The media keeps calling U.S. special counsel David Weiss “Trump-appointed,” a label that, while technically true, has been used to frame the case in a misleading way.
Since 2018, Weiss has served as United States Attorney for the United States District Court for the District of Delaware, a position to which he was nominated by former President Donald Trump.
Attorney General Merrick Garland appointed Weiss as special counsel to continue the investigation into Hunter Biden. Weiss’ appointment came after IRS whistleblower Gary Shapley alleged that Biden-appointed U.S. attorneys blocked Weiss from charging the president’s son in D.C. and the Central District of California, a claim Weiss has denied. Shapley also testified that Weiss told a group of law enforcement officials he was “[n]ot the deciding person on whether charges are filed” in the Hunter Biden investigation. Weiss also denies that allegation.
Trump has rejected the claim that he was responsible for appointing Weiss in the first place. “David Weiss was picked by the two Democrat Senators from Delaware under ‘Blue Slip.’ He would not have been picked by me,” he wrote on Truth Social.
Despite the former president’s protests, the media has consistently referred to Weiss as a Trump-appointed attorney. Even the Daily Caller’s initial reporting noted Weiss was “Trump-appointed,” but it’s since become a key credibility argument among liberal media talking heads. So we’re here to set the record straight. (RELATED: Top Hunter Biden Prosecutor David Weiss Previously Worked With Beau Biden)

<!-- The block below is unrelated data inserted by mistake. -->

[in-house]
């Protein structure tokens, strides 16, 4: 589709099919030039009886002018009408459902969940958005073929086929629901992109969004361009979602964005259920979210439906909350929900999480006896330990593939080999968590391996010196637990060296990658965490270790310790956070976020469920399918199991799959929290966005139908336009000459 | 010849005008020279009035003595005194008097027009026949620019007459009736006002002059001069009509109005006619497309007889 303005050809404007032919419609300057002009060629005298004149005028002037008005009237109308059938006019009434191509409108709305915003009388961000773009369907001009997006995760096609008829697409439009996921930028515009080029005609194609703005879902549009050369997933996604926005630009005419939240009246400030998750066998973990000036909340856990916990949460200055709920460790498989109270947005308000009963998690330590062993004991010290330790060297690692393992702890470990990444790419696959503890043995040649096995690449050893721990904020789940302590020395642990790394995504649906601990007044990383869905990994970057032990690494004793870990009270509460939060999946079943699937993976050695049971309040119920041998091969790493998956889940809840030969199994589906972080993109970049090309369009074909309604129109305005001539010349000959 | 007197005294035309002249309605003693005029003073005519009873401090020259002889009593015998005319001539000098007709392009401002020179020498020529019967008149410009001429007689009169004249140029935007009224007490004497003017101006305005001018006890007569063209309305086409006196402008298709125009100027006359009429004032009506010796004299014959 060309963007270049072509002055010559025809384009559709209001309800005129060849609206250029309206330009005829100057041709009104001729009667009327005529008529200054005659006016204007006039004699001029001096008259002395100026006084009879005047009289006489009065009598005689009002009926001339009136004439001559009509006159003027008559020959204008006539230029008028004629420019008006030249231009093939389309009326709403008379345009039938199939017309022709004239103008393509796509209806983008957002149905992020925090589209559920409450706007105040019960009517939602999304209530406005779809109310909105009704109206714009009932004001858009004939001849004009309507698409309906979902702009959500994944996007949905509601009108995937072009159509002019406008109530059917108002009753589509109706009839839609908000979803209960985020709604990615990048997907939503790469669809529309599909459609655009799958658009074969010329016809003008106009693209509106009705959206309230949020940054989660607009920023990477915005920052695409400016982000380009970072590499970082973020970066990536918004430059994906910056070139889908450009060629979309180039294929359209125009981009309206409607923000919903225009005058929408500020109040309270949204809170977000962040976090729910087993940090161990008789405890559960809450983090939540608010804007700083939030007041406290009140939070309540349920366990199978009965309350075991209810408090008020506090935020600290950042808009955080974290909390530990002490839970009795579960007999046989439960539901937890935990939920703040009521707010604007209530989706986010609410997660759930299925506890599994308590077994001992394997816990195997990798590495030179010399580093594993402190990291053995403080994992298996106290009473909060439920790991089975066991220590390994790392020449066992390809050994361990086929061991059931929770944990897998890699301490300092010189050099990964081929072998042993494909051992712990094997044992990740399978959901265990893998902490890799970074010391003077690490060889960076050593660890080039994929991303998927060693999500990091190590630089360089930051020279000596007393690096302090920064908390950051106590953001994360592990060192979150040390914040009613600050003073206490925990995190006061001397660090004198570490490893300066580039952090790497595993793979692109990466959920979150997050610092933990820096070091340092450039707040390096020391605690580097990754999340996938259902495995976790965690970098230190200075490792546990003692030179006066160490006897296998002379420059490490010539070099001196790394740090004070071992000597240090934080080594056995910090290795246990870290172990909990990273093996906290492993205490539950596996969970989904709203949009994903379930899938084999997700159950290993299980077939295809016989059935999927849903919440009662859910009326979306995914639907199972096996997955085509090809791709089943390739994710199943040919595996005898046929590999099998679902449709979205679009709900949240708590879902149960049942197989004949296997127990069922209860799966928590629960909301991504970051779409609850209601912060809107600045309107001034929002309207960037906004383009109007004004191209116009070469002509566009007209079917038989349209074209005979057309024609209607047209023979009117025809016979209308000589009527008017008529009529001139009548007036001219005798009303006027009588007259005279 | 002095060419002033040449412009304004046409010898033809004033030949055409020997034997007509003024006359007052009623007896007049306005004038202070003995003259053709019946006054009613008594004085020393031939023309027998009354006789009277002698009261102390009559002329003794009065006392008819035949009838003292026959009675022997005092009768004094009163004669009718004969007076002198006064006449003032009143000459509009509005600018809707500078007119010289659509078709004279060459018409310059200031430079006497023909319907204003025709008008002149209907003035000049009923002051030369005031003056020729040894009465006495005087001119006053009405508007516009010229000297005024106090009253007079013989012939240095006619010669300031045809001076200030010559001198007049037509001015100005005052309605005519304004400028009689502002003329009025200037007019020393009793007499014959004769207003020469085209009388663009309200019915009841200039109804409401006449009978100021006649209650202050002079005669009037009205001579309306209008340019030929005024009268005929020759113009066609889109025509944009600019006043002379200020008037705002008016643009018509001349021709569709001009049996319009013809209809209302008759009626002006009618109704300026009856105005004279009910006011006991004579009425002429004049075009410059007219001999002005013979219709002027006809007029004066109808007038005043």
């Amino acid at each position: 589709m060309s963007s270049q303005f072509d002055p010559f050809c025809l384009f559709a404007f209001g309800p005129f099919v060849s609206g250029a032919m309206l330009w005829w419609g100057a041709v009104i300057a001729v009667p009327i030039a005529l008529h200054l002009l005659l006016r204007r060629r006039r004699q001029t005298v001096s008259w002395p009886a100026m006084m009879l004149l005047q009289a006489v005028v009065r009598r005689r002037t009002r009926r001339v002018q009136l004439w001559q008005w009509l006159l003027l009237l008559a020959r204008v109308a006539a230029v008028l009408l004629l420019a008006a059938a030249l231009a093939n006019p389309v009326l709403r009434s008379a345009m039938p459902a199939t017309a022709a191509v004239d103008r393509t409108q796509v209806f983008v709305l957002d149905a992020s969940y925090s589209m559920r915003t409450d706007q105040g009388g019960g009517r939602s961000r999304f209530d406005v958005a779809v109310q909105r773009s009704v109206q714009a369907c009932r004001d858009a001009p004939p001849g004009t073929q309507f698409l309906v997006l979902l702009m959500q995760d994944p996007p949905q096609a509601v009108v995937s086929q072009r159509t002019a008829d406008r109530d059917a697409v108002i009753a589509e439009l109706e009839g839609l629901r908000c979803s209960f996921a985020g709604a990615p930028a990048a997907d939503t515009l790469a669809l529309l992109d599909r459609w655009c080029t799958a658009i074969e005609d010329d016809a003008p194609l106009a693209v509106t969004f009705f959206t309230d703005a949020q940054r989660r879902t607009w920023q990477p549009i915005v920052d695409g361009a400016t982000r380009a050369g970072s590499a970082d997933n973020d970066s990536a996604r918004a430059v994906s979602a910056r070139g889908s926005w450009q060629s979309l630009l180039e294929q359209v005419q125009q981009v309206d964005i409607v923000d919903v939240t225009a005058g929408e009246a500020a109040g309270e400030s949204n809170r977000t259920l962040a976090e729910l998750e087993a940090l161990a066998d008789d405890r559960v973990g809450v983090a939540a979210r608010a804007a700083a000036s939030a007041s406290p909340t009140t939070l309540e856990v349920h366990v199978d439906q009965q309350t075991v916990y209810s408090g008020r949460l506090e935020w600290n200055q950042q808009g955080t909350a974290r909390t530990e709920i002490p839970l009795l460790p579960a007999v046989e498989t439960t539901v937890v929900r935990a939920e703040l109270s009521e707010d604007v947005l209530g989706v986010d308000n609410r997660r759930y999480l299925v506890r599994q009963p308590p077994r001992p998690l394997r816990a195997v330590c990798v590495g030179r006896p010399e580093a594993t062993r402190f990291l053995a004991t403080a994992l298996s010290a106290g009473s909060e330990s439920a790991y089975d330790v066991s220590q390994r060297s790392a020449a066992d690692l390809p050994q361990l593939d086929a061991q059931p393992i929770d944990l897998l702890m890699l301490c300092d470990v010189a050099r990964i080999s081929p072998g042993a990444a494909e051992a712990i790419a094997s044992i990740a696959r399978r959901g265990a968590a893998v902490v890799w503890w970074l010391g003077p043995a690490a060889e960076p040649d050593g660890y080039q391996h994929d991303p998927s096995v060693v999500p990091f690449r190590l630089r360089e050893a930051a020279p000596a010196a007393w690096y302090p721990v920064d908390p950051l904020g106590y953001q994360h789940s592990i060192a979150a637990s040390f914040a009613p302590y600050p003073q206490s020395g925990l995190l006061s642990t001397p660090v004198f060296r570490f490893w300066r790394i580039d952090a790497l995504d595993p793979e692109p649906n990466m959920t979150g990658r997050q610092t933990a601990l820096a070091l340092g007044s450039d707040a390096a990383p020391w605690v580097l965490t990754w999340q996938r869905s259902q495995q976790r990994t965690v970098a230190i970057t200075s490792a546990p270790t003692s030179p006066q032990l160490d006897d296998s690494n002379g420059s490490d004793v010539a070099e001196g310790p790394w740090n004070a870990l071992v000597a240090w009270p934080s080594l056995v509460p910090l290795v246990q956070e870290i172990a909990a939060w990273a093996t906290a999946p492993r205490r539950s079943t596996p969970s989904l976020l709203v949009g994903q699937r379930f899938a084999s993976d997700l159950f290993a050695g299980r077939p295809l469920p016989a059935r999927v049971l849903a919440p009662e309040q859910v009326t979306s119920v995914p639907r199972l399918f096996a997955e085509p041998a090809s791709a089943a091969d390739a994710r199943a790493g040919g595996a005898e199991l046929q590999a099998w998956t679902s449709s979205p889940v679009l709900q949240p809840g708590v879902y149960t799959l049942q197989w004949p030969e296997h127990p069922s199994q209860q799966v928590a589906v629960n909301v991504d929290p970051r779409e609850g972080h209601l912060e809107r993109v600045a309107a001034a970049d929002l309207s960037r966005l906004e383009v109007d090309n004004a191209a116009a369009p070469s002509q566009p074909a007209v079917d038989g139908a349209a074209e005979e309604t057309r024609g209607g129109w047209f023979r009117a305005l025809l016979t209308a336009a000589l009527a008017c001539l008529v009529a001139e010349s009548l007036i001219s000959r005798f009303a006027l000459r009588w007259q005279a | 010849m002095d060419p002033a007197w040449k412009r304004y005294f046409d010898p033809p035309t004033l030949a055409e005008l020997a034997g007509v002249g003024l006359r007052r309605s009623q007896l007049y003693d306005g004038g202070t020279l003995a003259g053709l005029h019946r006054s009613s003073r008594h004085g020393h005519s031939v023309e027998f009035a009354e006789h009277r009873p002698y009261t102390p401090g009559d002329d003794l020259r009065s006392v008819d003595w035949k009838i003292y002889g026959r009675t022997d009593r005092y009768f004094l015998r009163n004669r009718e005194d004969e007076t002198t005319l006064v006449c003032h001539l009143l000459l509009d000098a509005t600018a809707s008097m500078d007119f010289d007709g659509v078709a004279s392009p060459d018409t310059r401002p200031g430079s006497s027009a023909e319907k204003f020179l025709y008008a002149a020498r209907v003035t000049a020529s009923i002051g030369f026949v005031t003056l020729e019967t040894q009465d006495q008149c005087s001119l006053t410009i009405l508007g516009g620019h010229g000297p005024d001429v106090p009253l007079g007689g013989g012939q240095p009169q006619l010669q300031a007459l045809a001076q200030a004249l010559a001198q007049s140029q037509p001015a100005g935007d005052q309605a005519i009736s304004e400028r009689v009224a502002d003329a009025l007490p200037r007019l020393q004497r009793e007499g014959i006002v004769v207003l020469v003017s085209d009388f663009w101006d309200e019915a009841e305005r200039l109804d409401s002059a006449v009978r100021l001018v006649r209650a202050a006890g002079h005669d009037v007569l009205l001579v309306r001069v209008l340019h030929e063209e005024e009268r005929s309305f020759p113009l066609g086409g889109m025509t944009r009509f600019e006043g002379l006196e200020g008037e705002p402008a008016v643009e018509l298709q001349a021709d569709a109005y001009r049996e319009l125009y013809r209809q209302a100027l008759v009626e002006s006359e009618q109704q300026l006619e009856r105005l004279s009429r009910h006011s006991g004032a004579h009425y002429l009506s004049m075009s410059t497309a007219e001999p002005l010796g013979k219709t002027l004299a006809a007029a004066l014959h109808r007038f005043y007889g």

When Trump took office, former Attorney General Jeff Sessions asked the 46 remaining Obama-appointed U.S. attorneys to submit their resignations, leaving the spot that Charles Oberly once held in Delaware open. But although Trump ultimately makes the appointment, Senators within the state have some sway, according to FactCheck.org.
“There is an old Senate tradition going back to when George Washington was president called ‘senatorial courtesy,’ in which home state senators get a virtual veto over executive appointees with jobs that exist entirely within their home state,” Michigan State University political science professor Ian Ostrander told Fact Check. “Senatorial courtesy is the tradition that led to the more familiar blue slips process for court appointments in the Senate Judiciary Committee.”
Sens. Chris Coons and Tom Carper, both Democrats, recommended Weiss, a registered Republican, to Trump in 2017, with Carper calling Weiss “an excellent choice for U.S. Attorney for the District of Delaware.”
So, while it is accurate to call Weiss a “Trump-appointed” U.S. attorney, that label omits the fact that he was actually chosen by a pair of Democratic lawmakers and could mislead readers into thinking that Weiss was at one time a close ally of Trump.